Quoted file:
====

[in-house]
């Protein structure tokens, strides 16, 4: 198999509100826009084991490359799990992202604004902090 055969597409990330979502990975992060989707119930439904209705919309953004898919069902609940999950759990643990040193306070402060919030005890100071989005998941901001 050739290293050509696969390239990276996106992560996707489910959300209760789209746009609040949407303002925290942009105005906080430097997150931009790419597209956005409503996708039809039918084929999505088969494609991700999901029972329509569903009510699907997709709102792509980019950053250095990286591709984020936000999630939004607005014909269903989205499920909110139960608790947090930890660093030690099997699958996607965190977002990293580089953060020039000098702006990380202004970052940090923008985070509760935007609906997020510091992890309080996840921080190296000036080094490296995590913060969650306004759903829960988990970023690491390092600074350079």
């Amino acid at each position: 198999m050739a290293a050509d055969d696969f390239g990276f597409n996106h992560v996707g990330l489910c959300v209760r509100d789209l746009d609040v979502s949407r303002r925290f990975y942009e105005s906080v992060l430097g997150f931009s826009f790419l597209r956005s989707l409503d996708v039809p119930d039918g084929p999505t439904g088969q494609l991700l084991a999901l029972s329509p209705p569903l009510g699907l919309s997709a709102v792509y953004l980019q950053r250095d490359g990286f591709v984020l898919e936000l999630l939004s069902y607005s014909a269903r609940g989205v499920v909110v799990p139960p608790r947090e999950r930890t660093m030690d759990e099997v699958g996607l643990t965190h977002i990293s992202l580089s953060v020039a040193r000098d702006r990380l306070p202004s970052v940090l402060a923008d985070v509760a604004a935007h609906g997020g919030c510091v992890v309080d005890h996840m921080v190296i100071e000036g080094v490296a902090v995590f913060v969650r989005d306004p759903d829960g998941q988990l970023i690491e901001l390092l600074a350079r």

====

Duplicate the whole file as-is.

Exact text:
[in-house]
């Protein structure tokens, strides 16, 4: 198999509100826009084991490359799990992202604004902090 055969597409990330979502990975992060989707119930439904209705919309953004898919069902609940999950759990643990040193306070402060919030005890100071989005998941901001 050739290293050509696969390239990276996106992560996707489910959300209760789209746009609040949407303002925290942009105005906080430097997150931009790419597209956005409503996708039809039918084929999505088969494609991700999901029972329509569903009510699907997709709102792509980019950053250095990286591709984020936000999630939004607005014909269903989205499920909110139960608790947090930890660093030690099997699958996607965190977002990293580089953060020039000098702006990380202004970052940090923008985070509760935007609906997020510091992890309080996840921080190296000036080094490296995590913060969650306004759903829960988990970023690491390092600074350079």
């Amino acid at each position: 198999m050739a290293a050509d055969d696969f390239g990276f597409n996106h992560v996707g990330l489910c959300v209760r509100d789209l746009d609040v979502s949407r303002r925290f990975y942009e105005s906080v992060l430097g997150f931009s826009f790419l597209r956005s989707l409503d996708v039809p119930d039918g084929p999505t439904g088969q494609l991700l084991a999901l029972s329509p209705p569903l009510g699907l919309s997709a709102v792509y953004l980019q950053r250095d490359g990286f591709v984020l898919e936000l999630l939004s069902y607005s014909a269903r609940g989205v499920v909110v799990p139960p608790r947090e999950r930890t660093m030690d759990e099997v699958g996607l643990t965190h977002i990293s992202l580089s953060v020039a040193r000098d702006r990380l306070p202004s970052v940090l402060a923008d985070v509760a604004a935007h609906g997020g919030c510091v992890v309080d005890h996840m921080v190296i100071e000036g080094v490296a902090v995590f913060v969650r989005d306004p759903d829960g998941q988990l970023i690491e901001l390092l600074a350079r």